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Local agencies brace for sequestration cuts

COC expects cuts to federal aid for students; city effects being calculated

Posted: February 27, 2013 5:04 p.m.
Updated: February 27, 2013 5:04 p.m.

California is due to lose about $87.6 million in funding for primary and secondary education, along with $1.6 million in law-enforcement grants, if the sequestration ax falls on Friday, White House officials say.

The education cuts could jeopardize 1,260 teacher and aide positions statewide, according to estimates. The White House also estimates that about 9,600 fewer low-income students would receive work-study jobs in the state.

Gail Pinsker, spokeswoman for the William S. Hart Union High School District, said cuts to the district will be minimal, about $536,000 out of a $179.6 million budget.

“We will be able to make do without those funds,” Pinsker said.

Bruce Battle, a spokesman for College of the Canyons, said the college is still working through what the cuts would mean.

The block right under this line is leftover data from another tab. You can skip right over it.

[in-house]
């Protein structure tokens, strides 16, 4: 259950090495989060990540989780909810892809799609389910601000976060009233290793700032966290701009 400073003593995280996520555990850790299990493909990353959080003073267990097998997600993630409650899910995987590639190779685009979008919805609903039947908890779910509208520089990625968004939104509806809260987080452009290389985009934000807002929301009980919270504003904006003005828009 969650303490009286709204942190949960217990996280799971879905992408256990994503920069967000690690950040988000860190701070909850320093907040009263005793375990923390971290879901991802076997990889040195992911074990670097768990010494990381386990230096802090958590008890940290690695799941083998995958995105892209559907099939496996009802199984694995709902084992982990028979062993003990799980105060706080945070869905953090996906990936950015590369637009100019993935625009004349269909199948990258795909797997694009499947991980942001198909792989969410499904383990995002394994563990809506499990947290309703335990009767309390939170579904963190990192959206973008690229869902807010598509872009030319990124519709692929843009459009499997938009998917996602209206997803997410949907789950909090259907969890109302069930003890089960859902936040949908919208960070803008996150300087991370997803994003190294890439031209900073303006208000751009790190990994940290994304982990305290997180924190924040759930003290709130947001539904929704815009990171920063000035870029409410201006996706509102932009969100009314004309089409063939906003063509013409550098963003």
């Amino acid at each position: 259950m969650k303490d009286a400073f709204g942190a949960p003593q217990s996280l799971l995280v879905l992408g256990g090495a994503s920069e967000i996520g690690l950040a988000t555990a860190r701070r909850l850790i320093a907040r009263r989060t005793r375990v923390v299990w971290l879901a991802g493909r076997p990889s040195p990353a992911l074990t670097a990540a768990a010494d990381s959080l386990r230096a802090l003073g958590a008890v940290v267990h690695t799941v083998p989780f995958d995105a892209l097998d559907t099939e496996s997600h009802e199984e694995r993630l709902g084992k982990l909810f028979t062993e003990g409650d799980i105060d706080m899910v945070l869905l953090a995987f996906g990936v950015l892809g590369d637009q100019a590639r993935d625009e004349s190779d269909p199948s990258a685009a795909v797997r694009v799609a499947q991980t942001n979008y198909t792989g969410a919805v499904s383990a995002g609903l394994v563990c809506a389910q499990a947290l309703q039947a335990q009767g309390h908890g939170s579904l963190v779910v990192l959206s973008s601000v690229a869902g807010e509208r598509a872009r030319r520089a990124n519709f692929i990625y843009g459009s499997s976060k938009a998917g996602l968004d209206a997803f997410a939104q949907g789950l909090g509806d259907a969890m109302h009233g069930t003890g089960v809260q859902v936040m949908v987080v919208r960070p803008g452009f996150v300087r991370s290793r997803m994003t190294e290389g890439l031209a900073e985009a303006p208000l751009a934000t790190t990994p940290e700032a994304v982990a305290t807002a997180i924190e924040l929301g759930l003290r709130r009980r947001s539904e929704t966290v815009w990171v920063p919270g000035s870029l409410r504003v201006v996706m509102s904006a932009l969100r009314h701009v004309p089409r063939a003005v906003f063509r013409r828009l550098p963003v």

But COC is projecting the loss of six federal work-study grants and 66 Federal Supplemental Educational Opportunity grants.

Such grants provide additional financial aid to economically disadvantaged students, Battle said.

Sequestration budget cuts total about $1.2 trillion between now and 2021, according to estimates from the White House.

The cuts go into effect gradually and could still be avoided if Congress reaches a comprehensive budget agreement.
Santa Clarita city officials are still assessing the potential impact of the cuts, said city spokeswoman Gail Ortiz.

“We are asking each department to assess if there would be impact and to what extent,” Ortiz wrote in an email.

The picture for Los Angeles County is a bit clearer, as county officials claim the sequester cuts will amount to less than 1 percent of the $5.4 billion the county receives in federal funding.

Much of the federal money that flows into the county comes from programs, including Medicaid and Temporary Assistance for Needy Families, that are largely exempt from the cuts, according to a county news release.

But several departments — such as the Community Development Commission, Department of Community and Senior Services and the Department of Public Health — stand to face cuts that could amount to 5.3 percent of their respective budgets, according to the county.

Each of those departments receives substantial amounts of federal funding through non-defense discretionary programs — among those to be the hardest hit by sequestration.
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